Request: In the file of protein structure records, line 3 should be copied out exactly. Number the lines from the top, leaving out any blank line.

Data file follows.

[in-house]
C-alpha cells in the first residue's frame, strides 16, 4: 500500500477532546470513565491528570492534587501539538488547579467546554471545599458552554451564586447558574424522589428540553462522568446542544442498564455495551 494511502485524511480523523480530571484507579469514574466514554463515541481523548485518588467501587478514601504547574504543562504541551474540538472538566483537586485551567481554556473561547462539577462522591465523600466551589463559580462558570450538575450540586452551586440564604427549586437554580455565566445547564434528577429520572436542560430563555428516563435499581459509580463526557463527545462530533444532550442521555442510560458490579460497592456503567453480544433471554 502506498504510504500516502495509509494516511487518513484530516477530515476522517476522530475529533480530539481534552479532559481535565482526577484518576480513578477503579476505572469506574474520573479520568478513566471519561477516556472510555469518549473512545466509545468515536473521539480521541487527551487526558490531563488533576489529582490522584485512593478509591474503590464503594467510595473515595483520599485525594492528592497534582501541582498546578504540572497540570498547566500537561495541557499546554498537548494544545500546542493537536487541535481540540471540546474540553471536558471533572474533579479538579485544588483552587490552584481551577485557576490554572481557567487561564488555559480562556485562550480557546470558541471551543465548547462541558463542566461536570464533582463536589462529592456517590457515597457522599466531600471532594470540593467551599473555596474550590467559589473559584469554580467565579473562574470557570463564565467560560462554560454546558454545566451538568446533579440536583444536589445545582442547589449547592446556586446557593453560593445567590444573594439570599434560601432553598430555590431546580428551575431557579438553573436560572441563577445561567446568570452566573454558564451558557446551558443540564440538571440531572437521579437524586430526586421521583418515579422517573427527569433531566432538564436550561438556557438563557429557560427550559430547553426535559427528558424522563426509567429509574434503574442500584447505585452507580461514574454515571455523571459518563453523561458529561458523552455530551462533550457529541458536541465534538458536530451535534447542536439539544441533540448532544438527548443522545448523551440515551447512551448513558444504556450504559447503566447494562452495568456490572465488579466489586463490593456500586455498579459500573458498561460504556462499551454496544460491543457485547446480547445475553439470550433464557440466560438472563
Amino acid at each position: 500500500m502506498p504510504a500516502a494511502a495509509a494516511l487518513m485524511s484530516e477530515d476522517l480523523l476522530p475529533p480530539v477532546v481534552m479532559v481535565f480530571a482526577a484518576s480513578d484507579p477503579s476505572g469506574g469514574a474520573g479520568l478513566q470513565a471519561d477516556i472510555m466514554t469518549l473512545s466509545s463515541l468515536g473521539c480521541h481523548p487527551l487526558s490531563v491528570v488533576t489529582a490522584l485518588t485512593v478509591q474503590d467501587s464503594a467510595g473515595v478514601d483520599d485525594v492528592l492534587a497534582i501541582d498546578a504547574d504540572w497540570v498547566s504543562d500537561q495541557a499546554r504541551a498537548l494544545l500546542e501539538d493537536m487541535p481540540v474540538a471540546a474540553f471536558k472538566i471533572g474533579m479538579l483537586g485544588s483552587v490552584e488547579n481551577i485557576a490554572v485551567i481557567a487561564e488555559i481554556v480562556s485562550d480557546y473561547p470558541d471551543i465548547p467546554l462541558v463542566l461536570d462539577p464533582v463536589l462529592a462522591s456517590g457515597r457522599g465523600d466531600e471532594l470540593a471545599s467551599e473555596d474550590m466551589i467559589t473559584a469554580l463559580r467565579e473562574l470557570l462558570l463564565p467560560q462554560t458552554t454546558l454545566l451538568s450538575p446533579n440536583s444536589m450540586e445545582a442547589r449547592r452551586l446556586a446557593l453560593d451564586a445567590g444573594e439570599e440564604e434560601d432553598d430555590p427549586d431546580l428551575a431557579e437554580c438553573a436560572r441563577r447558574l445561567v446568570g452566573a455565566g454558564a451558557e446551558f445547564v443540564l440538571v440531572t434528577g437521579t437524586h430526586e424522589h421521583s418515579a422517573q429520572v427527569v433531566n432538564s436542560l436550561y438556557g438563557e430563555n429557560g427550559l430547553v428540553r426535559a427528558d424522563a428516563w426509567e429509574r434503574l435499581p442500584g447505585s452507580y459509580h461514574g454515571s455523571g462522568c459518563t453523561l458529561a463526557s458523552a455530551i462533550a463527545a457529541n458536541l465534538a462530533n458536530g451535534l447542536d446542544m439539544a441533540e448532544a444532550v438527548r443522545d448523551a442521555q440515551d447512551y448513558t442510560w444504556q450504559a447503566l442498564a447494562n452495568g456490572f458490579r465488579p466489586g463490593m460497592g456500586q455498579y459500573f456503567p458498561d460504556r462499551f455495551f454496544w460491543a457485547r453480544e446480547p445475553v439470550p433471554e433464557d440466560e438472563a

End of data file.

Amino acid at each position: 500500500m502506498p504510504a500516502a494511502a495509509a494516511l487518513m485524511s484530516e477530515d476522517l480523523l476522530p475529533p480530539v477532546v481534552m479532559v481535565f480530571a482526577a484518576s480513578d484507579p477503579s476505572g469506574g469514574a474520573g479520568l478513566q470513565a471519561d477516556i472510555m466514554t469518549l473512545s466509545s463515541l468515536g473521539c480521541h481523548p487527551l487526558s490531563v491528570v488533576t489529582a490522584l485518588t485512593v478509591q474503590d467501587s464503594a467510595g473515595v478514601d483520599d485525594v492528592l492534587a497534582i501541582d498546578a504547574d504540572w497540570v498547566s504543562d500537561q495541557a499546554r504541551a498537548l494544545l500546542e501539538d493537536m487541535p481540540v474540538a471540546a474540553f471536558k472538566i471533572g474533579m479538579l483537586g485544588s483552587v490552584e488547579n481551577i485557576a490554572v485551567i481557567a487561564e488555559i481554556v480562556s485562550d480557546y473561547p470558541d471551543i465548547p467546554l462541558v463542566l461536570d462539577p464533582v463536589l462529592a462522591s456517590g457515597r457522599g465523600d466531600e471532594l470540593a471545599s467551599e473555596d474550590m466551589i467559589t473559584a469554580l463559580r467565579e473562574l470557570l462558570l463564565p467560560q462554560t458552554t454546558l454545566l451538568s450538575p446533579n440536583s444536589m450540586e445545582a442547589r449547592r452551586l446556586a446557593l453560593d451564586a445567590g444573594e439570599e440564604e434560601d432553598d430555590p427549586d431546580l428551575a431557579e437554580c438553573a436560572r441563577r447558574l445561567v446568570g452566573a455565566g454558564a451558557e446551558f445547564v443540564l440538571v440531572t434528577g437521579t437524586h430526586e424522589h421521583s418515579a422517573q429520572v427527569v433531566n432538564s436542560l436550561y438556557g438563557e430563555n429557560g427550559l430547553v428540553r426535559a427528558d424522563a428516563w426509567e429509574r434503574l435499581p442500584g447505585s452507580y459509580h461514574g454515571s455523571g462522568c459518563t453523561l458529561a463526557s458523552a455530551i462533550a463527545a457529541n458536541l465534538a462530533n458536530g451535534l447542536d446542544m439539544a441533540e448532544a444532550v438527548r443522545d448523551a442521555q440515551d447512551y448513558t442510560w444504556q450504559a447503566l442498564a447494562n452495568g456490572f458490579r465488579p466489586g463490593m460497592g456500586q455498579y459500573f456503567p458498561d460504556r462499551f455495551f454496544w460491543a457485547r453480544e446480547p445475553v439470550p433471554e433464557d440466560e438472563a